March 05, 2015 2:36 AM
A graphic mobile phone video is spreading on the Internet, claiming to show Iraqi forces or Shia militia executing a handcuffed Sunni boy. Experts have yet to verify the video, but already Islamic State followers are publicizing it across social media, playing on deep-rooted sectarian fears. VOA’s Jeff Seldin reports.
Video

Video Video Claims to Show Shia Forces in Iraq Executing Sunni Boy

A graphic mobile phone video is spreading on the Internet, claiming to show Iraqi forces or Shia militia executing a handcuffed Sunni boy. Experts have yet to verify the video, but already Islamic State followers are publicizing it across social media, playing on deep-rooted sectarian fears. VOA’s Jeff Seldin reports.
Video

Video Ukrainian Authorities Struggle to Secure a Divided Mariupol

Since last month's cease-fire went into effect, shelling around the port city of Mariupol has decreased, but it is thought pro-Russian separatists remain poised to attack. For the city’s authorities, a major challenge is gaining the trust of residents, while at the same time rooting out informants who are passing sensitive information to the rebels. Patrick Wells reports for VOA.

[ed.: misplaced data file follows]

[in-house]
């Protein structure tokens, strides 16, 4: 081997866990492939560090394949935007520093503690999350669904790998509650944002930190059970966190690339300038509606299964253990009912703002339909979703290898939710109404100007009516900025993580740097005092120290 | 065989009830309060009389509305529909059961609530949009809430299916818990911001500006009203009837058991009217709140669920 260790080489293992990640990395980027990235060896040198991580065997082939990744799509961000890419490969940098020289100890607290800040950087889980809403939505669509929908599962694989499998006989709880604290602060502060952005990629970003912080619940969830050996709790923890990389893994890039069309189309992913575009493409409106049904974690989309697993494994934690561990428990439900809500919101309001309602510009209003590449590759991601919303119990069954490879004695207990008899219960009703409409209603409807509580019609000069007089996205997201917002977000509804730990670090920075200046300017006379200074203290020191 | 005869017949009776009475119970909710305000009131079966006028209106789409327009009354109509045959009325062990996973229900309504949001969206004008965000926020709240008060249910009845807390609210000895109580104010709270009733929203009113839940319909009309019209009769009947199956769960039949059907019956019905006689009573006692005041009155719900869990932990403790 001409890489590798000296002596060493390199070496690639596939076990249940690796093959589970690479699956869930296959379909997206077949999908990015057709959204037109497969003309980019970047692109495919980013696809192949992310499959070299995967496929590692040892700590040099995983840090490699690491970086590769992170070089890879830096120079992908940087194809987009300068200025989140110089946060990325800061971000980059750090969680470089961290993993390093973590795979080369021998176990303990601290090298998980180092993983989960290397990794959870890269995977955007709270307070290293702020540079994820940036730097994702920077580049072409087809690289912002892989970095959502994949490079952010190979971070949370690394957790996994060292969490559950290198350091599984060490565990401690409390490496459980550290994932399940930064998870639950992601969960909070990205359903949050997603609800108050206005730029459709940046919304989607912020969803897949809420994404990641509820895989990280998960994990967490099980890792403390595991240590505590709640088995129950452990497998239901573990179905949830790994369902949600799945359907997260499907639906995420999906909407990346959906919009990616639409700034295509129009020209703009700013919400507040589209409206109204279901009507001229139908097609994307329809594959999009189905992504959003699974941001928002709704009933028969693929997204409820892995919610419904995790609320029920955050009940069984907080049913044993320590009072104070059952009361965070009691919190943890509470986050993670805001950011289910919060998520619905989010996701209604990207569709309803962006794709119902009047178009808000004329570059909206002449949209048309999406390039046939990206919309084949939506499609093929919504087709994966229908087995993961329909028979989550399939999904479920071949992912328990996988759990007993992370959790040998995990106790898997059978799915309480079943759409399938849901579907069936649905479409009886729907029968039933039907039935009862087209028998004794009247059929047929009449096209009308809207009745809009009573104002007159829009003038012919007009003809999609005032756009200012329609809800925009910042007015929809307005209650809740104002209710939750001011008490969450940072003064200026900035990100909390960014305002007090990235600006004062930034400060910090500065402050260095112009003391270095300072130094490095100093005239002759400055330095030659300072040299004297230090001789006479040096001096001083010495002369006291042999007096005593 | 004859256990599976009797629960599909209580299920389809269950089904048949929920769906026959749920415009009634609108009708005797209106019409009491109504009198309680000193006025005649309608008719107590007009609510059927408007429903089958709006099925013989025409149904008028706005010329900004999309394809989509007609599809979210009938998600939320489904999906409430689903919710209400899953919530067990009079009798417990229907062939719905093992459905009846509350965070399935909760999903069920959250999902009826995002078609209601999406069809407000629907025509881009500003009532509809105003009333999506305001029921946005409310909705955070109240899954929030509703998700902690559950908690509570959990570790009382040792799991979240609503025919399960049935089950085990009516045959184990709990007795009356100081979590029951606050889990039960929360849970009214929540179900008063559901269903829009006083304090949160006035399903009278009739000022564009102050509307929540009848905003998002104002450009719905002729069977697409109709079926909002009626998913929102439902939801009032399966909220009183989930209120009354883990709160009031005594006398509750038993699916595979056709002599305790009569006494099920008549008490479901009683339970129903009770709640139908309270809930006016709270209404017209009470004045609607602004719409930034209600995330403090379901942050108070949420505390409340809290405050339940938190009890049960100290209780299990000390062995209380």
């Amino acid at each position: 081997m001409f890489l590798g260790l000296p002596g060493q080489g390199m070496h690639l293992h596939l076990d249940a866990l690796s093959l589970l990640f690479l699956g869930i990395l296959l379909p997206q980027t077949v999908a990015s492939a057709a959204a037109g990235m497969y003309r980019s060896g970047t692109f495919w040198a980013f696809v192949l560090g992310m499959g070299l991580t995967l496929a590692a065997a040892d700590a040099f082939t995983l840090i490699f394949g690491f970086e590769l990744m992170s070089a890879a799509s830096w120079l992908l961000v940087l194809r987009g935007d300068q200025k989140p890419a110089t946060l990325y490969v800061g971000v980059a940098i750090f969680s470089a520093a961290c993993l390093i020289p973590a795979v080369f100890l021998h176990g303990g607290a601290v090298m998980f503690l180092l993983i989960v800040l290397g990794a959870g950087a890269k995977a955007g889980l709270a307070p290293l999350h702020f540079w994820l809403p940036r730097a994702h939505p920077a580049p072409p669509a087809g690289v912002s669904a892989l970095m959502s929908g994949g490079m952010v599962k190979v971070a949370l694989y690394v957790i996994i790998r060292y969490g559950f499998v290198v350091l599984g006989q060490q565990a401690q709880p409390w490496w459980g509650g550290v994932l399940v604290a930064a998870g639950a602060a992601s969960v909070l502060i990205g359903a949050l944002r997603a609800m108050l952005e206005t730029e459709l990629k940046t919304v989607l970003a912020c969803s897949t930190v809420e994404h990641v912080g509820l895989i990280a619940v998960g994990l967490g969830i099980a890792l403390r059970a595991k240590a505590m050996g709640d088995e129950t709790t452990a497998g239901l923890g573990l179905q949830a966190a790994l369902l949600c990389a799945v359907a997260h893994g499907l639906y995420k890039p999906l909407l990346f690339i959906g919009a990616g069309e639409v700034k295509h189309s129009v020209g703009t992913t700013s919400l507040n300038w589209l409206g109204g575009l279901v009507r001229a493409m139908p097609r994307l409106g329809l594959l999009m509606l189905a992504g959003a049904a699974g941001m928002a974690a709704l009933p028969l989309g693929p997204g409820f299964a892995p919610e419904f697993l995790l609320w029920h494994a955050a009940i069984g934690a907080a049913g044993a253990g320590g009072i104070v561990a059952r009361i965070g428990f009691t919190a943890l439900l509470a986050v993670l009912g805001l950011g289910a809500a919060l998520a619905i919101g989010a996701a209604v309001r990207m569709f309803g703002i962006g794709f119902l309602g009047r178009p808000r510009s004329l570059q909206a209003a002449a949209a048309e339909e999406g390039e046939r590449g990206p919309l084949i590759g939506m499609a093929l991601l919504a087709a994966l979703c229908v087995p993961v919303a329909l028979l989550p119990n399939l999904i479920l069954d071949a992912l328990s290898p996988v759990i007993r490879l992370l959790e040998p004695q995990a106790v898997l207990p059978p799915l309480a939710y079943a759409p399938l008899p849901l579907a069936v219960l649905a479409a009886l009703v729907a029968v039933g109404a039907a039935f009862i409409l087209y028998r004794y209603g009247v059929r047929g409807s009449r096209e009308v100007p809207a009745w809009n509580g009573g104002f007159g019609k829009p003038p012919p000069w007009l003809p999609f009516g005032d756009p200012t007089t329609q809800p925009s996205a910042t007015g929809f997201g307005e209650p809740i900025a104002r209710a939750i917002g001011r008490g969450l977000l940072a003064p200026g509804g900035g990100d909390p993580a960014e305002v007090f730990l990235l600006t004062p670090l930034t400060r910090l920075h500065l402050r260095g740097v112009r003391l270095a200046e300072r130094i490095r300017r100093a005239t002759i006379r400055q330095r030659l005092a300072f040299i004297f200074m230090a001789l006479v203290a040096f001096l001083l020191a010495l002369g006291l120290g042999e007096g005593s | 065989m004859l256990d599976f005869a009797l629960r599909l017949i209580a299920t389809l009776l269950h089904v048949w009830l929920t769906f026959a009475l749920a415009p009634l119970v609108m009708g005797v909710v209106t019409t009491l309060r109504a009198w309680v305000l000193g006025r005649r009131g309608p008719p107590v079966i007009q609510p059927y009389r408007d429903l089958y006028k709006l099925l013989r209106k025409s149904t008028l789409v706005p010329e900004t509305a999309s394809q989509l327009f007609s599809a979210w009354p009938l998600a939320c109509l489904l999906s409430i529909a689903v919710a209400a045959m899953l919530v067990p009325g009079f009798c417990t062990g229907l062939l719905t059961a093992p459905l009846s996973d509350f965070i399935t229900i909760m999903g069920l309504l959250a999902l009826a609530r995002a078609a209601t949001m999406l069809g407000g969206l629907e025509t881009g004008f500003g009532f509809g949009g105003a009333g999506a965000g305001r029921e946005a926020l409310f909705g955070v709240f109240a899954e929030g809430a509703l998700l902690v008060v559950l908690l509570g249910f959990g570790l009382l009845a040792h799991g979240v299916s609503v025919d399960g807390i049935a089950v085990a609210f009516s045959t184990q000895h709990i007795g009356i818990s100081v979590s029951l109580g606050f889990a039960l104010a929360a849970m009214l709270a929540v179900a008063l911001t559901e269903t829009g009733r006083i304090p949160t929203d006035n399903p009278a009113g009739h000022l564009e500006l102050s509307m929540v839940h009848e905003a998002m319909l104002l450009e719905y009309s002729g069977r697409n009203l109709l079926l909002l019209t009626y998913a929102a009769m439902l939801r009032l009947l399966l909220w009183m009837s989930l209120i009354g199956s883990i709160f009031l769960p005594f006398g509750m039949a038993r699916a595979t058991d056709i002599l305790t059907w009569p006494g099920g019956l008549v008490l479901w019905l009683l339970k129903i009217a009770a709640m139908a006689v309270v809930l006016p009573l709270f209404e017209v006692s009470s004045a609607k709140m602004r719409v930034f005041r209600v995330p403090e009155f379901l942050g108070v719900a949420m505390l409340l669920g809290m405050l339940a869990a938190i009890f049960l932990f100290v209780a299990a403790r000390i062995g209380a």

Video

Video Volunteer Gauge-Watchers Help Fine-Tune Weather Science

An observation system called CoCoRaHS is working to improve weather science, thanks to thousands of volunteers across the country who measure precipitation in their own backyards, then share their data through the Internet. VOA's Shelley Schlender reports.
Video

Video NASA Spacecraft Approaches a Dwarf Planet

NASA’s Dawn spacecraft will make history on Friday, March 6, when it becomes the first man-made object to orbit a dwarf planet named Ceres. It is located in the asteroid belt between Mars and Jupiter, almost 500 million kilometers from Earth. Among other objectives, Dawn will try to examine two mysterious bright white spots detected on the planet’s surface. VOA’s George Putic has more.
Video

Video Young Muslims Radicalized Online